Estimation of Recharge Rates to the Sand and Gravel Aquifer Using Environmental Tritium, Nantucket Island, Massachusetts

U.S. Geological Survey, Water-Supply Paper 2297

Jayne Fifield Knott and Julio C. Olimpio

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Estimation of the average annual rate of ground-water recharge to sand and gravel aquifers using elevated tritium concentrations in ground water is an alternative to traditional steady-state and water-balance recharge-rate methods. The concept of the tritium tracer method is that the average annual rate of ground-water recharge over a period of time can be calculated from the depth of the peak tritium concentration in the aquifer. Assuming that ground-water flow is vertically downward and that aquifer properties are reasonably homogeneous, and knowing the date of maximum tritium concentration in precipitation and the current depth to the tritium peak from the water table, the average recharge rate can be calculated. The method, which is a direct-measurement technique, was applied at two sites on Nantucket Island, Massachusetts. At site 1, the average annual recharge rate between 1964 and 1983 was 26.1 inches per year, or 68 percent of the average annual precipitation, and the estimated uncertainty is ±15 percent. At site 2, the multilevel water samplers were not constructed deep enough to determine the peak concentration of tritium in ground water. The tritium profile at site 2 resembles the upper part of the tritium profile at site 1 and indicates that the average recharge rate was at least 16 .7 inches per year, or at least 44 percent of the average annual precipitation.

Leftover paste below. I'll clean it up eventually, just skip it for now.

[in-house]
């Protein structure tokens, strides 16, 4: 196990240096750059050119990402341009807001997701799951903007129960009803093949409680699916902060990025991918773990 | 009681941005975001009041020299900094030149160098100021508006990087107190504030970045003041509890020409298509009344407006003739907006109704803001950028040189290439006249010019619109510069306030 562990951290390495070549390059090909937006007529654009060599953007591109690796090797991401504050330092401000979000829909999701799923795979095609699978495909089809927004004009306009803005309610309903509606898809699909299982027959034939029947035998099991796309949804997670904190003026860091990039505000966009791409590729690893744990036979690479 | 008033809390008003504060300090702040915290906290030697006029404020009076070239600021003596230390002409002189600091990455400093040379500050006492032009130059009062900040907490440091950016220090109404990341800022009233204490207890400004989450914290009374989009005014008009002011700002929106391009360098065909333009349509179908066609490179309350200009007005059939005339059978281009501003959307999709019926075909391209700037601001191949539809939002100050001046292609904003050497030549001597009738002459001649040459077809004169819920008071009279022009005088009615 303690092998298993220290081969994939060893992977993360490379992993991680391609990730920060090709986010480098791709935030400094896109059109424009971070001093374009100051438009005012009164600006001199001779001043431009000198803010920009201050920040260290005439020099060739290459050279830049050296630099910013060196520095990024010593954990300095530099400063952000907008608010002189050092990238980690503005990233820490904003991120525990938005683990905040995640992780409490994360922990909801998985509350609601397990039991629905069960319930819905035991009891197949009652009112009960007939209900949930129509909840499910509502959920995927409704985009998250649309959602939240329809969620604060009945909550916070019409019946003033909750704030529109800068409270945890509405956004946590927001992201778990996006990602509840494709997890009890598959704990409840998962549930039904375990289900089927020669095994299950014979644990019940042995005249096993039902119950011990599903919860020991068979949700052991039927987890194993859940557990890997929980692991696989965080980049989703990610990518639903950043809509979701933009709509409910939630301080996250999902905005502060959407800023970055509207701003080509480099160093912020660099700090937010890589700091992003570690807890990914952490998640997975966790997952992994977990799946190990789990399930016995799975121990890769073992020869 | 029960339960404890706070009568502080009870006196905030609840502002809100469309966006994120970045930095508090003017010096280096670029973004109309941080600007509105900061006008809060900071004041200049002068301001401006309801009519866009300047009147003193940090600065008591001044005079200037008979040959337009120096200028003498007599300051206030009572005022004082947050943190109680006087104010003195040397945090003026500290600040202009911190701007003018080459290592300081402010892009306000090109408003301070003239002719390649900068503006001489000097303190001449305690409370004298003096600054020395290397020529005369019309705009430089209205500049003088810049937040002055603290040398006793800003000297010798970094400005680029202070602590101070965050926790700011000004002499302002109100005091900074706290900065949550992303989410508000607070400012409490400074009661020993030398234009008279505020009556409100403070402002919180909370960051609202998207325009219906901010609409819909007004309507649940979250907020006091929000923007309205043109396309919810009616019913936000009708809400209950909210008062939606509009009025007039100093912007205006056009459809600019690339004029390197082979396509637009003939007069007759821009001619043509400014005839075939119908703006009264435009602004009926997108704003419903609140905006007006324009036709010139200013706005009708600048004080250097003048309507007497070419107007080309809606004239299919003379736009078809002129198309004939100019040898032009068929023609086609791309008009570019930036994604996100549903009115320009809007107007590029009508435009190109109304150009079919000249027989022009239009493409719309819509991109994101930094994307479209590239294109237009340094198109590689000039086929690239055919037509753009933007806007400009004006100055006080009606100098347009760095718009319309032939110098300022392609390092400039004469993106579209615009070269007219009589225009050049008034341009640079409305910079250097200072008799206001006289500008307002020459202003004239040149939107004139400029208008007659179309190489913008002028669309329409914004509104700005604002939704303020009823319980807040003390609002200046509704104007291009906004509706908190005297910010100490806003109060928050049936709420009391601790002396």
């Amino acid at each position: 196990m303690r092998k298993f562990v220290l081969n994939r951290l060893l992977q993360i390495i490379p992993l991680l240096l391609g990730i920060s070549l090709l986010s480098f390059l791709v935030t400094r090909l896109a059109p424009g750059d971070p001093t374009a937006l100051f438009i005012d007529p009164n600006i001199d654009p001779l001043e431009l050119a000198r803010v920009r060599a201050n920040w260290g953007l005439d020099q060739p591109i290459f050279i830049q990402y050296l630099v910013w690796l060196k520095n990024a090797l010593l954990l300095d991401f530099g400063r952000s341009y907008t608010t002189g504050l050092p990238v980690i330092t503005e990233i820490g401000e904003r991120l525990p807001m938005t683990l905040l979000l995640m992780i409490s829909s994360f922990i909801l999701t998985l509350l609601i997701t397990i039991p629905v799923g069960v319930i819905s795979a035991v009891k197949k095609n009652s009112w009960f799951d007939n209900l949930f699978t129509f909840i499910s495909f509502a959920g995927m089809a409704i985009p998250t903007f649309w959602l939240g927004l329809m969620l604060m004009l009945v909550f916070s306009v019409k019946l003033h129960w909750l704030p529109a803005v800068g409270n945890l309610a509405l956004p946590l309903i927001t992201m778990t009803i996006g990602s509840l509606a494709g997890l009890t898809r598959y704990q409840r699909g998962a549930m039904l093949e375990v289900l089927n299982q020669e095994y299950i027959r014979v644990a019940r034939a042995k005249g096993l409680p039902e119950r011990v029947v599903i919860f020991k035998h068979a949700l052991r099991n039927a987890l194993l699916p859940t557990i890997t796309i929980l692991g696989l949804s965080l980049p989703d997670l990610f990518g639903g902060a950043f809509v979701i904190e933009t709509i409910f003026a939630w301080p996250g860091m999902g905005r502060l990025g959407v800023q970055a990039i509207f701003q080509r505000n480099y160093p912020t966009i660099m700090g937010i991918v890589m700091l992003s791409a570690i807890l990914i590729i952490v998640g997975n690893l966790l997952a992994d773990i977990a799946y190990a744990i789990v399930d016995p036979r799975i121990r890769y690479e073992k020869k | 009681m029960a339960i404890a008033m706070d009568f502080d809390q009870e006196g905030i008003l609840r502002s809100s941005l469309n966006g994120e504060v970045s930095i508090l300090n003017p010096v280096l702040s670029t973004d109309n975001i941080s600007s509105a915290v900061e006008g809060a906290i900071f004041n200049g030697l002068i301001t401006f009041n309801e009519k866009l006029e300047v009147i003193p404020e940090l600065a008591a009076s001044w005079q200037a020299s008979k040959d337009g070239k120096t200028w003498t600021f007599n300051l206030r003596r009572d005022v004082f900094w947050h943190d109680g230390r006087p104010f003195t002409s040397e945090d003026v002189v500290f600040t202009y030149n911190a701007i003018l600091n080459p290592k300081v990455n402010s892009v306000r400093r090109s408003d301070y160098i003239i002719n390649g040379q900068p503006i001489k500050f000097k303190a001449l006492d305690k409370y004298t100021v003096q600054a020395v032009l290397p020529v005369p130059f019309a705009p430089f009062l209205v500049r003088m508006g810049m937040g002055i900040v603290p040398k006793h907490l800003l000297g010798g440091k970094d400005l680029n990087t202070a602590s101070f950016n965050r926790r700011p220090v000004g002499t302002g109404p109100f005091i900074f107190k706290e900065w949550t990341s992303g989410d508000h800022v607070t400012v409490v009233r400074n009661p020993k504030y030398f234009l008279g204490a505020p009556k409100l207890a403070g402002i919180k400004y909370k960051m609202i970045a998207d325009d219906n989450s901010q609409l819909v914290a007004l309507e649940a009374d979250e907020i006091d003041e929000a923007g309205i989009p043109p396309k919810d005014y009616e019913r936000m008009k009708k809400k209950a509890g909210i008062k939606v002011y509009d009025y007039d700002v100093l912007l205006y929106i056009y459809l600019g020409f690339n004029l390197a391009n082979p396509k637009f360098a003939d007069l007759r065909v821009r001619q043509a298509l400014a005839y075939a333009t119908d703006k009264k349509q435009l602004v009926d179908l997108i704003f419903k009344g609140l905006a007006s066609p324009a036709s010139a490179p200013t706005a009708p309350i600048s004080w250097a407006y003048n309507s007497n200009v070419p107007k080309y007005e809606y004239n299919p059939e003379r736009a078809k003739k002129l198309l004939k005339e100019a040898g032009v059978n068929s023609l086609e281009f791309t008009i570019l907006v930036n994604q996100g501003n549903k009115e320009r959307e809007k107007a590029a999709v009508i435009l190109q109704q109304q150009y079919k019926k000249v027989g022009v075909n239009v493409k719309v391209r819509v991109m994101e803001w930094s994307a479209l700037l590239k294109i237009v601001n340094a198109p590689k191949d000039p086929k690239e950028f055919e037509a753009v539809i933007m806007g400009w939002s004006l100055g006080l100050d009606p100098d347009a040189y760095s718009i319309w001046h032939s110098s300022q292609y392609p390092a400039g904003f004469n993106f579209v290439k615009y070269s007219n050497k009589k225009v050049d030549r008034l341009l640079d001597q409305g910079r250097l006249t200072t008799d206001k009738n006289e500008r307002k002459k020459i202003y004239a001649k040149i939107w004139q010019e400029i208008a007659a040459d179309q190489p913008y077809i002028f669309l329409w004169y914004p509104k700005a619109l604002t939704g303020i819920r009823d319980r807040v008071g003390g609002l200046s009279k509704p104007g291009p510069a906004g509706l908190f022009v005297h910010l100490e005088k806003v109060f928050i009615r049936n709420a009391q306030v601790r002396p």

The Nantucket tritium recharge rates clearly are higher than rates determined elsewhere in southeastern Massachusetts using the tritium, water-table-fluctuation, and water-balance (Thornthwaite) methods, regardless of the method or the area. Because the recharge potential on Nantucket is so high (runoff is only 2 percent of the total water balance), the tritium recharge rates probably represent the effective upper limit for ground-water recharge in this region. The recharge-rate values used by Guswa and LeBlanc (1985) and LeBlanc (1984) in their ground-water-flow computer models of Cape Cod are 20 to 30 percent lower than this upper limit.

The accuracy of the tritium method is dependent on two key factors: the accuracy of the effective-porosity data, and the sampling interval used at the site. For some sites, the need for recharge-rate data may require a determination as statistically accurate as that which can be provided by the tritium method. However, the tritium method is more costly and more time consuming than the other methods because numerous wells must be drilled and installed and because many water samples must be analyzed for tritium, to a very small level of analytical detection. For many sites, a less accurate, less expensive, and faster method of recharge-rate determination might be more satisfactory .

The factor that most seriously limits the usefulness of the tritium tracer method is the current depth of the tritium peak. Water with peak concentrations of tritium entered the ground more than 20 years ago, and, according to the Nantucket data, that water now is more than 100 feet below the land surface. This suggests that the tracer method will work only in sand and gravel aquifers that are exceedingly thick by New England standards. Conversely, the results suggest that the method may work in areas where saturated thicknesses are less than 100 feet and the rate of vertical ground-water movement is relatively slow, such as in till and in silt- and clay-rich sand and gravel deposits.

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